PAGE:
At some point you get to use bookmarks to help you along the way, then sticky notes, then craft entire origami figurines. Needless to say, it does get mind-bending at times. Do not let the kids play alone if you have some tips and gems in store – they will spend the last of them on easier levels leaving you high and dry against the hard ones.


That said, IAPs let you buy packs of gems for $0.99-$4.99, and you can buy tips, teleportation goodies and unlock new environments, aka chapters. It’s a fair approach, which lets the persistent player play for free.

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Performance never bugged me, really. I am reading quite a lot of complaints on Google Play regarding loading times and crashes. It is worth noting that the negative reviews are based predominantly off of the performance issue while the rest are highly positive. Since I have not encountered performance bugs, I see no point to chip away from the score, hoping the developers will address the issue for the rest of Android devices. I don’t know if it matters, but I played Fold the World offline, and never experienced overly lengthy loading times or crashes.

Replay Value

My only complaint is the difficulty. Being an average scorer in puzzles, I got disheartened at some point. Buying my way through the puzzles chips away from the sense of accomplishment one gets when solves the puzzles without any help. Needless to say, the younger players I tested this game on gave up even faster. Still, this means the hardcore puzzle fans will appreciate the decent challenge.

Considering the game is free-to-play, players of all ages and skill levels can enjoy parts of it, or the game in its entirety of 60 levels.

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Kids will love the story mode that tells a story of two pals Yo and Lo that got enchanted by some evil wizard and got blended together in a colorful spiral with two heads. It’s a toy most kids have at home, so relating to the heroes and the story is immediate.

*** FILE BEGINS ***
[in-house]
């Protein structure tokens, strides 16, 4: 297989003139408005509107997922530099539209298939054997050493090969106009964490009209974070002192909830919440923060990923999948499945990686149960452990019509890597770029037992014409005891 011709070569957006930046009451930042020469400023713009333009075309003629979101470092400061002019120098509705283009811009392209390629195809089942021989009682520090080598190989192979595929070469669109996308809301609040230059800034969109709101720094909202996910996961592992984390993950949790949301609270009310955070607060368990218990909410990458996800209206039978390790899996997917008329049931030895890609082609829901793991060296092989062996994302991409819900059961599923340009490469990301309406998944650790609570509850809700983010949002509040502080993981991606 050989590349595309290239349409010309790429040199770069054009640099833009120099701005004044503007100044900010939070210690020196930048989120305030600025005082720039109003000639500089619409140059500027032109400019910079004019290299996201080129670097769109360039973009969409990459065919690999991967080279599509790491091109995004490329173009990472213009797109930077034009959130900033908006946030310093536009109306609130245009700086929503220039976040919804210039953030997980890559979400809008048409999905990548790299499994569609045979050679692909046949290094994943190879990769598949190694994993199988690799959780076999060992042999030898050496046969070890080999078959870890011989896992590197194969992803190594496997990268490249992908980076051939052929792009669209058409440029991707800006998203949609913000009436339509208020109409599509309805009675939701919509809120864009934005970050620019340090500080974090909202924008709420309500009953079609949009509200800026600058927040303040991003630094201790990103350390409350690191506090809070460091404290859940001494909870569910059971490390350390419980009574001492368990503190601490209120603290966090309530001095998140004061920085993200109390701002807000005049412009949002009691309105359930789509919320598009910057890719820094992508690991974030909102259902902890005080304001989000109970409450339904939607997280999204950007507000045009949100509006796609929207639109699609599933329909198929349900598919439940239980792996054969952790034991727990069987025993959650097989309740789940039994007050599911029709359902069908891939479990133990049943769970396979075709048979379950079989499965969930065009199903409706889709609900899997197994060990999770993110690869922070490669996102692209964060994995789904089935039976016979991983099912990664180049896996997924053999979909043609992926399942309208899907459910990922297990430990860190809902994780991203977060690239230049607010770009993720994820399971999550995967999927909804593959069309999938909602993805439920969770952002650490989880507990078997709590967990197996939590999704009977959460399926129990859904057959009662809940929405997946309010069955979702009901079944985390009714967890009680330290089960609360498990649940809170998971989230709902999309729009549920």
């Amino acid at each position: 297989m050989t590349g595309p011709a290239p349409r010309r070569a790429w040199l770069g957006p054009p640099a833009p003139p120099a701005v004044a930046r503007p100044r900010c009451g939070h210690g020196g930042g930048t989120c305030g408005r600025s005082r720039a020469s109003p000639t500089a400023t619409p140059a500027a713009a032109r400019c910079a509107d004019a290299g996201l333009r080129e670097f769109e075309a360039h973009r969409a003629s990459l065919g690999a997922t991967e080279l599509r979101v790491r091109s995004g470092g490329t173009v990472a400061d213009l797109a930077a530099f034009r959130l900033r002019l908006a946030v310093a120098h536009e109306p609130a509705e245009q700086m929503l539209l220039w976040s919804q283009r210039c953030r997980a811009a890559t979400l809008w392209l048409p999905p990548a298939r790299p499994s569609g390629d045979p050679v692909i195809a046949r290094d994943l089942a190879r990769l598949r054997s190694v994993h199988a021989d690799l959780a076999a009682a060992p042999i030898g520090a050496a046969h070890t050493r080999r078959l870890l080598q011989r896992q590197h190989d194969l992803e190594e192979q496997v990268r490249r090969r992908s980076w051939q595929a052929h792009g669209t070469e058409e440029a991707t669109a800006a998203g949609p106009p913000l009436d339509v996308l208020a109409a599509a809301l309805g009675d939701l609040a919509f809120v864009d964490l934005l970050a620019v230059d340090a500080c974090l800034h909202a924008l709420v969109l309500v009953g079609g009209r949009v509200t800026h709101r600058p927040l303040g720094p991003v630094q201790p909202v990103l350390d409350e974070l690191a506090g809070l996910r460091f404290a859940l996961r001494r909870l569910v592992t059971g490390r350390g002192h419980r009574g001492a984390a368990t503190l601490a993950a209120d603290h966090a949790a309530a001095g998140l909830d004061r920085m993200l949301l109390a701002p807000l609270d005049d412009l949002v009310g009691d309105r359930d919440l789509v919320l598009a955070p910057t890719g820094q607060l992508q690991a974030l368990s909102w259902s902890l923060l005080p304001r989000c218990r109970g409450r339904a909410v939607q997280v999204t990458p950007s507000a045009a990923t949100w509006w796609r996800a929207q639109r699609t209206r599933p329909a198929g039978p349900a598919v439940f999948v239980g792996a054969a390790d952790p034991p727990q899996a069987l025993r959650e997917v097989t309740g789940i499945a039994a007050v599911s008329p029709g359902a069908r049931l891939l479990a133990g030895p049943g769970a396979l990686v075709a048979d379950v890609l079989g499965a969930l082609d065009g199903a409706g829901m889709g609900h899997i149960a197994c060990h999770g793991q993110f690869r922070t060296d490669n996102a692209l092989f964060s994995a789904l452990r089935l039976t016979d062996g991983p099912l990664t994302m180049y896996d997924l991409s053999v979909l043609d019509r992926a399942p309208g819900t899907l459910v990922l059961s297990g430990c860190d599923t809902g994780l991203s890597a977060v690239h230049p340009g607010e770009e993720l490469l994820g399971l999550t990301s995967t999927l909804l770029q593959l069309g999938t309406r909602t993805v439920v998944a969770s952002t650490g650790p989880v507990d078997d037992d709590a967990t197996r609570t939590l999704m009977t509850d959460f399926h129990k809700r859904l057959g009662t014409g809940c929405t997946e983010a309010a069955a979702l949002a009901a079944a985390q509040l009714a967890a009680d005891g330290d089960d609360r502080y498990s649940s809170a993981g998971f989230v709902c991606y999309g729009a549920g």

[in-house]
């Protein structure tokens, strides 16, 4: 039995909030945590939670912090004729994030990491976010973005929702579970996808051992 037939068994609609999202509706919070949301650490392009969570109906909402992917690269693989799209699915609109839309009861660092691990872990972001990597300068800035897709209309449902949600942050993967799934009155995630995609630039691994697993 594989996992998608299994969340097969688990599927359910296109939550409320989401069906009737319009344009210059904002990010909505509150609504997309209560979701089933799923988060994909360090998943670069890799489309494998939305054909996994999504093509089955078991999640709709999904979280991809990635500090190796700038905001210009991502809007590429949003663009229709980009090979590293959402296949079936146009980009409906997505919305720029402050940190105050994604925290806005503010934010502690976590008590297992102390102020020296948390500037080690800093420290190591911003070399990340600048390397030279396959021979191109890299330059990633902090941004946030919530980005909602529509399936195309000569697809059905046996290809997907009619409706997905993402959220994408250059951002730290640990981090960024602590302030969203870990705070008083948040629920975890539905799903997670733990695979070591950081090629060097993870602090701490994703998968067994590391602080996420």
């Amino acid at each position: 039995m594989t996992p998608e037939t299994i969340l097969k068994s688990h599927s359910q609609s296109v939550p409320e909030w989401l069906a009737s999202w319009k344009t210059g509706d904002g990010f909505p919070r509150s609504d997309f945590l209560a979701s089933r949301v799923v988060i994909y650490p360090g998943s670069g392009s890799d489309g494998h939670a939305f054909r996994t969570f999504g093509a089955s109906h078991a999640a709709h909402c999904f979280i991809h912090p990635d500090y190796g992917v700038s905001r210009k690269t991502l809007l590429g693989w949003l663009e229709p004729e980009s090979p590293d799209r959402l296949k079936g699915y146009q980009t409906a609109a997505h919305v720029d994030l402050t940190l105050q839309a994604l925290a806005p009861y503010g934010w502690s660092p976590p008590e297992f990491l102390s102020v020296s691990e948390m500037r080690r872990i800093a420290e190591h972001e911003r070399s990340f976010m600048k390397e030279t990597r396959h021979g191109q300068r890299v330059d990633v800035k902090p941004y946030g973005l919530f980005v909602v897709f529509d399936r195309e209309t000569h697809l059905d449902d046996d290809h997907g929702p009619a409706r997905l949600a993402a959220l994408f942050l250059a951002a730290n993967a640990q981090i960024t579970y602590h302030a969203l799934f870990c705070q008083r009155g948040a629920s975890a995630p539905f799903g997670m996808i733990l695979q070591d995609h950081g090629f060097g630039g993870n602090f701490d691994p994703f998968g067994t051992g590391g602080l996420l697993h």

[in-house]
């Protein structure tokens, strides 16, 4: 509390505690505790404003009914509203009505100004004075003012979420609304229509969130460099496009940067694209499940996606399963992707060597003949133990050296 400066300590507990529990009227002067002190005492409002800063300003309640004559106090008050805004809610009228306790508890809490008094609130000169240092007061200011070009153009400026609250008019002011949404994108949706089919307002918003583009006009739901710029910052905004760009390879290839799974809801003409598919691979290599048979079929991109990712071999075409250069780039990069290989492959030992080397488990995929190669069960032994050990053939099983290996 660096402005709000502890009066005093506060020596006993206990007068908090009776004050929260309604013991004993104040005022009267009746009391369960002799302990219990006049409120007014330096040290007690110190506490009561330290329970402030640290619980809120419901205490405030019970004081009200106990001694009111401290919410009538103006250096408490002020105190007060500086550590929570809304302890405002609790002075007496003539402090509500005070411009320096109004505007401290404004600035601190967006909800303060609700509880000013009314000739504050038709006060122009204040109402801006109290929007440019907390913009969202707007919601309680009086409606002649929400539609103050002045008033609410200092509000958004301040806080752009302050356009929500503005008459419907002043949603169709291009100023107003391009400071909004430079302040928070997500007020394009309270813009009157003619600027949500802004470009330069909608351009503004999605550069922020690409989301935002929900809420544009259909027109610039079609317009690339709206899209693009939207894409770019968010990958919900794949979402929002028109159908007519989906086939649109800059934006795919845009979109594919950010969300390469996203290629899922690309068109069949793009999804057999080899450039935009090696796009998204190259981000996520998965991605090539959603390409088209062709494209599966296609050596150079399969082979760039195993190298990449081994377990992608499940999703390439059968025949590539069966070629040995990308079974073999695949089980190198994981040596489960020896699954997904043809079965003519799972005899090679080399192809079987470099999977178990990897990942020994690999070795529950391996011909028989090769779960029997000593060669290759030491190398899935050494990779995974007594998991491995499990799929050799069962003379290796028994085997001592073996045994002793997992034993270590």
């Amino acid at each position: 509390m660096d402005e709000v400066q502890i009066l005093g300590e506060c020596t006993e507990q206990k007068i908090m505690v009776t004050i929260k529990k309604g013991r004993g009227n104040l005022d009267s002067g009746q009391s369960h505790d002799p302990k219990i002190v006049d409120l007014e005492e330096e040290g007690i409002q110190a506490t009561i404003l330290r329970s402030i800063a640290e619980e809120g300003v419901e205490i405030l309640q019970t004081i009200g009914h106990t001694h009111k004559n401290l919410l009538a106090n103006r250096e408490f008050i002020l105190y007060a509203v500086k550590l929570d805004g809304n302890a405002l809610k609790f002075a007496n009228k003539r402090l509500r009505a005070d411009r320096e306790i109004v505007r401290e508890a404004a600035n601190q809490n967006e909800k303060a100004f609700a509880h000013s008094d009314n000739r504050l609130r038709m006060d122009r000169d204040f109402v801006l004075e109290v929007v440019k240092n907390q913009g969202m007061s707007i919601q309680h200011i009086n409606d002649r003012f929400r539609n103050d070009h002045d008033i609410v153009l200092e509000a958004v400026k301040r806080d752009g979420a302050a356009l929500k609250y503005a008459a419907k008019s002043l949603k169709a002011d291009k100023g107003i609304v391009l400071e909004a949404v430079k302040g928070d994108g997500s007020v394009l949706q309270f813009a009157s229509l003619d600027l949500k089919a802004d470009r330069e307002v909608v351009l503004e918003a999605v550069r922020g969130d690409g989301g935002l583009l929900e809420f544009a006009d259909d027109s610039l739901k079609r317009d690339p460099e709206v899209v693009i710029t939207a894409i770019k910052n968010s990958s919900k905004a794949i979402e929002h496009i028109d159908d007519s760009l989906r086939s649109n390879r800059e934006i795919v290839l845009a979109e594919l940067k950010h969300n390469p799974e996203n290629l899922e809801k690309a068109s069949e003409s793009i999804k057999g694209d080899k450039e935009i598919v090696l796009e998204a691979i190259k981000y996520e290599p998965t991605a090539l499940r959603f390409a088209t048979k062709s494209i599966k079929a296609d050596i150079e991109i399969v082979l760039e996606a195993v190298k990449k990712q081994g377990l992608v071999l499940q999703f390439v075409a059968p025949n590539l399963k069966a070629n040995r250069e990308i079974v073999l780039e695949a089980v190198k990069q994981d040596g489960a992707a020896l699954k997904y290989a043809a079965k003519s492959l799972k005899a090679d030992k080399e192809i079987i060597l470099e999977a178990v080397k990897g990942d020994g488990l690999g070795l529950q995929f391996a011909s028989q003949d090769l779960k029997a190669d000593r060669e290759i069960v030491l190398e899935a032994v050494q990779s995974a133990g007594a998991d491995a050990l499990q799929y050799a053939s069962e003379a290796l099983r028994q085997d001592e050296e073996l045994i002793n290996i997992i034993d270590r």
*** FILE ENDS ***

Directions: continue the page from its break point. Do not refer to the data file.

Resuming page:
The Good

  • Beautiful, polished art work and score
  • Lots of visually diverse levels
  • Realisitc mechanics
  • Smart, challenging to utterly difficult puzzles
  • Fair IAP system
  • You can play it offline, both in short and long gameplay sessions

The Bad

  • Some Android users report crashes and long loading times
  • Increasing difficulty might at some point deter some players from completing all the levels

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The Verdict

Overall, Fold the World is a beautifully crafted, realistic paper folding puzzle with amazing 3D graphics, if a bit too vanilla cutesy. Its aesthetics might be misleading because its puzzles are unnervingly increasing in difficulty, so the adult puzzle fans should definitely check it out. The controls are a delight, adding a ton to the immersing atmosphere. Android version just launched on Google Play and might have some performance issues, but I am sure the devs are working on a fix. It’s a premium game available for free, so I suggest you grab it if puzzles like Tengami and Uwe Rosenberg’s Patchwork are your cup of tea.

Replay Value